My 250 gm sirloin cooked rare, topped with thinly sliced garlic dried  and browned in oven with veg and a dab of mustard.

The presentation of the filet.

The conclusion of the meal, garlic rice that had been steamed and then fried on the grill with pickled condiments and miso soup.


Kikunoi is a Michelin 3*** restaurant that specializes in kaiseki cuisine. This is a very traditional restaurant where seating is in a private room on tatami mat floors.

Mint jelly (seaweed jelly).

Saki, two kinds, presented in 2 cups.

Fig poached in white miso, with the sauce of white miso, wasabi and plum wine, all topped with mildly smokey shaved bonito threads. An exceptional combination of flavours.

Fruit buds holding an assortment of appetizers (see photo below): miyoga (Japanese ginger bud) sushi; anago (sea eel) and gobo (burdock root) roll; Kyoto long beans with black sesame dressing and wine poached red bayberry; spaghetti squash with sesame dressing; hamo (conger eel) and cucumber roll; gingko nuts on a "skewer".

What is inside the buds.

Sashimi of wild sea bream (tai), sashimi of spiny lobster, lotus root, mizu eggplant, blanched Chinese chives, cucumber curl and wasabi, all on a lotus leaf.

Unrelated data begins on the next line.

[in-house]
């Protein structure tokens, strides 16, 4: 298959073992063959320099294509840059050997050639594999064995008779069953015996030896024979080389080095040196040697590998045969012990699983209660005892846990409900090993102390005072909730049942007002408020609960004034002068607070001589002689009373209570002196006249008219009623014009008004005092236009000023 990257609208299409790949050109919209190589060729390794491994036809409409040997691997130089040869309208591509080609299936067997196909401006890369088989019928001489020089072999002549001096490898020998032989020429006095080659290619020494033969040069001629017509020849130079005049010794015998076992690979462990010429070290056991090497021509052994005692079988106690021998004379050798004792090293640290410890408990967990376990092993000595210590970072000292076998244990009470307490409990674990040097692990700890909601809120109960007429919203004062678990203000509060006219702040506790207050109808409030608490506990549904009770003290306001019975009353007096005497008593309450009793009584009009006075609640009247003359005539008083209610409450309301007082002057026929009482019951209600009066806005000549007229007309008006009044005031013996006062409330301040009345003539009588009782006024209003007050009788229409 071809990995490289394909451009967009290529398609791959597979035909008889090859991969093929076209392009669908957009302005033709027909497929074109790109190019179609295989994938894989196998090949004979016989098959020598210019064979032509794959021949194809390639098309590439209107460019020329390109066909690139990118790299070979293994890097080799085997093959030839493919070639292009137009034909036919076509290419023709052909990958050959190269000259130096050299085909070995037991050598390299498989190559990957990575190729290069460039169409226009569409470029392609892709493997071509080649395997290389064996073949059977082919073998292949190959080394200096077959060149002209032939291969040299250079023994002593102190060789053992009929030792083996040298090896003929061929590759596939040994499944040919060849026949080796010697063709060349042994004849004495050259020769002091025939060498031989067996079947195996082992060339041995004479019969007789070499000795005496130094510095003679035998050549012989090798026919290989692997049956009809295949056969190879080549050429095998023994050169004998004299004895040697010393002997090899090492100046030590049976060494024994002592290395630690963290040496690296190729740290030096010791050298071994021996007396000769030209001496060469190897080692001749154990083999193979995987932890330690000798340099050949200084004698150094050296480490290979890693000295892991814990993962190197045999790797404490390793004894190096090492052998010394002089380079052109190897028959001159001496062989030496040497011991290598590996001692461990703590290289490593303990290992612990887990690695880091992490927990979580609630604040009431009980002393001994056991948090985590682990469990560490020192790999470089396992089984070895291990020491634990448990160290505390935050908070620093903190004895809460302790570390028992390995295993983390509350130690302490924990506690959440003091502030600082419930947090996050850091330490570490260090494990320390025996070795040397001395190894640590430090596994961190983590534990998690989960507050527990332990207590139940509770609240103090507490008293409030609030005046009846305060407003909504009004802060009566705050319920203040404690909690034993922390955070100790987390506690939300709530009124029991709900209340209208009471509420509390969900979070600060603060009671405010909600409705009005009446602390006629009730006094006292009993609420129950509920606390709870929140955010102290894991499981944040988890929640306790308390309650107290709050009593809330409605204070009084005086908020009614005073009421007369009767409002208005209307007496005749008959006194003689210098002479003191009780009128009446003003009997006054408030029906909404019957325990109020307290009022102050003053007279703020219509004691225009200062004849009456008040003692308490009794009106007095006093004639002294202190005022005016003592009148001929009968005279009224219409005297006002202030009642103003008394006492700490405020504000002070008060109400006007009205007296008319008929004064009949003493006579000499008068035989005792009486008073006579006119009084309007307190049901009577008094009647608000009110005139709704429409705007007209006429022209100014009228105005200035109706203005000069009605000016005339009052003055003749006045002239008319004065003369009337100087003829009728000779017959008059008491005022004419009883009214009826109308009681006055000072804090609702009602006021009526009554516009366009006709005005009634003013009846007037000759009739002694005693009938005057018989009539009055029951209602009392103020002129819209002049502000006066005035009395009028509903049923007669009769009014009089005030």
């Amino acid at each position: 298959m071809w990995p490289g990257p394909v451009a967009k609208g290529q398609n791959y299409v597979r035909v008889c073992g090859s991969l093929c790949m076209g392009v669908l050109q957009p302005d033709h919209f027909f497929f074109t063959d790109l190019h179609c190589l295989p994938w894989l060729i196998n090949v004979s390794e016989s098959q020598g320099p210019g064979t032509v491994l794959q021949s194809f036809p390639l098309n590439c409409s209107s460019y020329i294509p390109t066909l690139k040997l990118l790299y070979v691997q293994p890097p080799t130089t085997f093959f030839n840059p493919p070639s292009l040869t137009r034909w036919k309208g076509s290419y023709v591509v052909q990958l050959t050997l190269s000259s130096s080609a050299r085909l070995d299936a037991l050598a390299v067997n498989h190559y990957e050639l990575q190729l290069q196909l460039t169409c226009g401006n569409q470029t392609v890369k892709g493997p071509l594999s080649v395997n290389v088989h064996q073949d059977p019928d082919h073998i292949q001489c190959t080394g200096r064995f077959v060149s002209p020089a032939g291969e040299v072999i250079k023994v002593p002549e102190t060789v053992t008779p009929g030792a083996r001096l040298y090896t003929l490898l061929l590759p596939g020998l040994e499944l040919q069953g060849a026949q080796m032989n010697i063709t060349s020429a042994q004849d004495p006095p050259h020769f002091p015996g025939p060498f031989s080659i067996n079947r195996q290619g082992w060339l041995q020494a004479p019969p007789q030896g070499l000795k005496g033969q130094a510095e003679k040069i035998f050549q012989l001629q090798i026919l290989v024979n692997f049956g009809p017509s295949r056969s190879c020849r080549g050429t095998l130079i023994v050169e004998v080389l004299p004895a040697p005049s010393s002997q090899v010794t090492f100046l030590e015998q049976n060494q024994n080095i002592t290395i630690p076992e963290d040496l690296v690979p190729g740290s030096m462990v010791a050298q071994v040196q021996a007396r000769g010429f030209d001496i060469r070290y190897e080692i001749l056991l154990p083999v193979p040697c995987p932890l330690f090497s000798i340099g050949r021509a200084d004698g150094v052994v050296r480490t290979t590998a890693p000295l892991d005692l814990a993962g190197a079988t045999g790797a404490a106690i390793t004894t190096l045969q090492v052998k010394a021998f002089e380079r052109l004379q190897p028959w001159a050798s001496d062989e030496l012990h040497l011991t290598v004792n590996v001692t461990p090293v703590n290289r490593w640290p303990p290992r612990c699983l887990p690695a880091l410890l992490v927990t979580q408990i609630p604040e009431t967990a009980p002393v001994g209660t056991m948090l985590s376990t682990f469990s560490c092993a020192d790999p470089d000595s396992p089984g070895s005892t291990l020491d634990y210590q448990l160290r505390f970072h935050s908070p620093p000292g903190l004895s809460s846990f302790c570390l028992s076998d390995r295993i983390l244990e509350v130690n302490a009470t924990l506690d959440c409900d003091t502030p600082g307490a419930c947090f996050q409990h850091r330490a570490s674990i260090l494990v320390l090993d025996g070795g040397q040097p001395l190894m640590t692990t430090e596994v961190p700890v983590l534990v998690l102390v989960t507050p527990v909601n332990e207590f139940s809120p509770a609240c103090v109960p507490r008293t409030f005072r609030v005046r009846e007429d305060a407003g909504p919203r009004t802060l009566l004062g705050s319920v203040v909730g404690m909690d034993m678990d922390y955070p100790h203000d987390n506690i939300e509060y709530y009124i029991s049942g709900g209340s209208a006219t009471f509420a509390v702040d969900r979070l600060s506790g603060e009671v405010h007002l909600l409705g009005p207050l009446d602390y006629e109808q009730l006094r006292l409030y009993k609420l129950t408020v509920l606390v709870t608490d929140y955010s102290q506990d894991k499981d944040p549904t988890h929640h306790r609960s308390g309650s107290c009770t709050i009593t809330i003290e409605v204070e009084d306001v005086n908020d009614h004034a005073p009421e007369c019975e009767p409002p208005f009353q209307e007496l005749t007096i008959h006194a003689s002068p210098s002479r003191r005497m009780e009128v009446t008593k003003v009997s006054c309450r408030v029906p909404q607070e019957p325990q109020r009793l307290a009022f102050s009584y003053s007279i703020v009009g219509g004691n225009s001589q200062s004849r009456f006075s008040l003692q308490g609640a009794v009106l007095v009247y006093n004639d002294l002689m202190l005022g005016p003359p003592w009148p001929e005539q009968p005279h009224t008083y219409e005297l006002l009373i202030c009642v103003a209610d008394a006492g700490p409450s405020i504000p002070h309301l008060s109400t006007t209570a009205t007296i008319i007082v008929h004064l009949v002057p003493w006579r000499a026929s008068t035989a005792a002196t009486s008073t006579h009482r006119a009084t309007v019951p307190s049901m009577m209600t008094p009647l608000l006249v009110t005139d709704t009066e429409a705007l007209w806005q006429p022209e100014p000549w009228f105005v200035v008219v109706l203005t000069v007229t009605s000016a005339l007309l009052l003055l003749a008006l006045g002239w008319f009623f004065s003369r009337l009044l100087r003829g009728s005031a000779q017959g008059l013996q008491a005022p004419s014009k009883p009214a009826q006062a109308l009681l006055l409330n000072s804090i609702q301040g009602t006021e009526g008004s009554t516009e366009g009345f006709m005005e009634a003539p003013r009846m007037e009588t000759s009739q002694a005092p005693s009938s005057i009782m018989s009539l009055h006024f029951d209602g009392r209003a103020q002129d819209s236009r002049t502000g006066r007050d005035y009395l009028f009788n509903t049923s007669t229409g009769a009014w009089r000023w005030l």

Closeup of the above.

Sashimi of hamo (conger eeel), blanched hamo, pickled ume puree jelly, served with plum sauce mixed with umebashi vinegar.

Deep fried Kamo eggplant, shrimp dumpling, grilled Takagamine peppers, green onion, grated daikon with red pepper. This was a soup of intense flavours.

Abalone baked in salt.

Salt crust covered abalone.

The salt dome is removed. The steamed ingredients are topped with wakame seaweed.

One eats the seaweed and below are layers of sea urchin and abalone. The abalone is served accompanied by 2 sauces, abalone liver and soy sauce and salted sudachi lime juice sauce.

Closeup of the above. The abalone was cooked to tender perfection.


Charcoal grilled, miso marinated hamo (pike conger eel), steamed glutinous rice sushi and ginger pickled in soy sauce.

A block of ice in the shape of a bowl.

The inner bowl of the ice was filled with cold kudzu starch noodles, egg custard, shrimp, Donko shiitake mushrooms, cucumber, miyoga (ginger bud) and shiso blossoms.

Very tender filet of Kyoto beef, braised at a very low temperature, with baby cucumber, mustard and miso sauce.

Grilled eel (unagi) (presentation).

The grilled eel is all mixed together with steamed rice, sansho pepper, dried seaweed, mitsuba herb and presented as in the bowl on the left above. The rice is accompanied by a very intense flavoured manganji pepper soup with seven spice powder (togarashi), cucumber and eggplant pickled in rice bran.

The soup revealed, a brilliant red colour and presenting an intense flavour of the pepper (not spicy).

Shaved ice with green tea syrup, adzuki beans and rice dumplings. 

Contemplative scenes from Japanese shrine and temple gardens in Kyoto, below. Notice the remarkable variety and density of moss on the grounds.